Over the holidays my sister from NJ was at my house and complimented my (wicked) potato kugel. “How do you make it?” she asked.
Looks like this is “how to” month here on OOTOB, but this is a follow up from my post about intuitive eating, and I think it’s important to address here because a few people have observed the “frum 10” (also known as the “frum 15”) which is the weight you gain when you become Orthodox and start eating Thanksgiving dinner twice a week plus a bar mitzvah or wedding thrown regularly into the mix.
Regular readers and those who know me in real life know that I’m hardly the domestic goddess. Yet, I must modestly confess that I make a mean challah. The reason I would like to share my challah tips with y’all is this: I don’t make ANY food unless it’s EASY. I don’t have the time, interest, or talent. So if challah wouldn’t be EASY I wouldn’t make it. It’s actually that simple. People have all these intimidational fears of challah and frankly I just don’t know why. You don’t even have to separate eggs.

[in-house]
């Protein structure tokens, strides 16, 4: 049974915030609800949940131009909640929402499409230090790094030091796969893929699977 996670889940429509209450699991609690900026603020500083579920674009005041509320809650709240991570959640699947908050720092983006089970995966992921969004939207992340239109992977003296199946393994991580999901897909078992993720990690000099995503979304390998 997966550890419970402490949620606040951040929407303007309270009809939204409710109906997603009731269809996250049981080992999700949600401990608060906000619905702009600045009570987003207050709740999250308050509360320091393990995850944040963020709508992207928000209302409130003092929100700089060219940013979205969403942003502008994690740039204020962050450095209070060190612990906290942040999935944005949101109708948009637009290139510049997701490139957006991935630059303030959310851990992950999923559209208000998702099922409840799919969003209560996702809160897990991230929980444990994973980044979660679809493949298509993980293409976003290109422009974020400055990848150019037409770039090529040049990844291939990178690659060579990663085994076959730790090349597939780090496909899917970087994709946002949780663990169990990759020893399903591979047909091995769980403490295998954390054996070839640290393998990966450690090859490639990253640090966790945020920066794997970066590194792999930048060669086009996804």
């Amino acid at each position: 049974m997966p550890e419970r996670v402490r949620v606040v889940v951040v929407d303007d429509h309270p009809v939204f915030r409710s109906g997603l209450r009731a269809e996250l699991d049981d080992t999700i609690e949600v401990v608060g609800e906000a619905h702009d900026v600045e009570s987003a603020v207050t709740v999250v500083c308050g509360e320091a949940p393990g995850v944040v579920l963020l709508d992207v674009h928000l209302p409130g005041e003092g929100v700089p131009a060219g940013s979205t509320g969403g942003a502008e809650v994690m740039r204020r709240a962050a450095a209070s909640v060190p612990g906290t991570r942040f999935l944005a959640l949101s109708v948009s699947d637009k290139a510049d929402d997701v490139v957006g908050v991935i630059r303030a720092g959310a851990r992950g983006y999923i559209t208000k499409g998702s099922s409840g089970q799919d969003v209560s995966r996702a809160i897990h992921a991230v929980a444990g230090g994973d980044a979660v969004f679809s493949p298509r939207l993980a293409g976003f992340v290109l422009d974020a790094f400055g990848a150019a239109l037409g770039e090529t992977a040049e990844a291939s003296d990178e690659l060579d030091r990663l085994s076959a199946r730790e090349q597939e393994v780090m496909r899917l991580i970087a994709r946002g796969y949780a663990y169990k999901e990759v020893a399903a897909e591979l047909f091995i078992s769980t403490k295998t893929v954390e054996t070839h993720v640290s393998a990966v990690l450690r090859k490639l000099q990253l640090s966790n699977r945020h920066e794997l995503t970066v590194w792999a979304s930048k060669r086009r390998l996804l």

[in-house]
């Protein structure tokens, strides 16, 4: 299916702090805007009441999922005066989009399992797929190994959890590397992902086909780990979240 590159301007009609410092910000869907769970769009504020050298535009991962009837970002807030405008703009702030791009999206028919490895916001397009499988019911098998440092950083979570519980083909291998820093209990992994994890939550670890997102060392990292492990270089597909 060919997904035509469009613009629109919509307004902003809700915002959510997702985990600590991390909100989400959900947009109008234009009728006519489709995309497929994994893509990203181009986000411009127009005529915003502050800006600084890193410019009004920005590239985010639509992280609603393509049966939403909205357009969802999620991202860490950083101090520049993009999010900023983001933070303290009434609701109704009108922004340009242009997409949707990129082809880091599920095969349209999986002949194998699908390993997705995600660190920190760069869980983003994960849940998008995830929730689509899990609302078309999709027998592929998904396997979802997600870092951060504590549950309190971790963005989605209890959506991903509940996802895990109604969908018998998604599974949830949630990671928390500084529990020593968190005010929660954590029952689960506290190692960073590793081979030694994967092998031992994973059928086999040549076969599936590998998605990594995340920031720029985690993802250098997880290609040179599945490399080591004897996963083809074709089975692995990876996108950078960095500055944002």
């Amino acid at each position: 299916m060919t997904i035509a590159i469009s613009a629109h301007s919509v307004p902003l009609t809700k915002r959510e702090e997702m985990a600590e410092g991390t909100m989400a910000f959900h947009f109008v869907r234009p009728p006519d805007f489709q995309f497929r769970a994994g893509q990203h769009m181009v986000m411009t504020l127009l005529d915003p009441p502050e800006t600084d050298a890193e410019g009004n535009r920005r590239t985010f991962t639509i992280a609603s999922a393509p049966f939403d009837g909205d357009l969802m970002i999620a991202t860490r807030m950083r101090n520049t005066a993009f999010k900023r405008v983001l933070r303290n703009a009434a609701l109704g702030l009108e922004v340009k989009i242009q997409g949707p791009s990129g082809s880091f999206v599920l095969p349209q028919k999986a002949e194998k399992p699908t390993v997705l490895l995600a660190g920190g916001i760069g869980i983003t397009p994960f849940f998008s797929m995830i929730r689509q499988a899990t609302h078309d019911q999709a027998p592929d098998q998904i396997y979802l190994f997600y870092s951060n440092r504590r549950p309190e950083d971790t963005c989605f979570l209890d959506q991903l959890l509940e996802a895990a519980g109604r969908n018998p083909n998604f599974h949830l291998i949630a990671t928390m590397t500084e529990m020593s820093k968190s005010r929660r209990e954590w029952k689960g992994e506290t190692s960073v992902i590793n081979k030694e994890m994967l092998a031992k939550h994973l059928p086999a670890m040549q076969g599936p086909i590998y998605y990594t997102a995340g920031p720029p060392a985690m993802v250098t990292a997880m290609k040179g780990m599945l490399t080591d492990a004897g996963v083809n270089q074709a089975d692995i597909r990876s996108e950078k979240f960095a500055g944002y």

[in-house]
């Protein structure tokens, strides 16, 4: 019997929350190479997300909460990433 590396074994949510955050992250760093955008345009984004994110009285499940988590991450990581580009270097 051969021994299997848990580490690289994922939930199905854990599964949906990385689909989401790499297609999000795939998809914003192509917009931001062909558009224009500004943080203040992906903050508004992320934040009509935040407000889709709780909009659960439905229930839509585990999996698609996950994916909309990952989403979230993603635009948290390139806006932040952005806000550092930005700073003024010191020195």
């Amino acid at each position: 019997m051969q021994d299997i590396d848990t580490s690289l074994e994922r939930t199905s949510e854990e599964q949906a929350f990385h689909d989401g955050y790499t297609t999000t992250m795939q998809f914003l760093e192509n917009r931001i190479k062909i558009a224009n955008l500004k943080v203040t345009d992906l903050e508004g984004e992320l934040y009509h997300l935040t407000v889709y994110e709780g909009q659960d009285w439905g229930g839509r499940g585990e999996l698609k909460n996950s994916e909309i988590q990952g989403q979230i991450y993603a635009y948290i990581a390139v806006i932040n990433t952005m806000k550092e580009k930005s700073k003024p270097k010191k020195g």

Ever mindful of the “barefoot, pregnant and in the kitchen” thing, I (pregnant with #4) doggedly kept my shoes on and avoided any kitchen-talk like the plague.
I created book clubs, organized talks on relationships, and offered philosophy.
And people asked for challah baking, recipes, and Kosher kitchen tips.
Did the Food Network make the kitchen trendy? In a radical pendulum-swing, did people who liked the kitchen make the Food Network trendy? *scratches head in confusion*
Just let me know when I can kick off my shoes.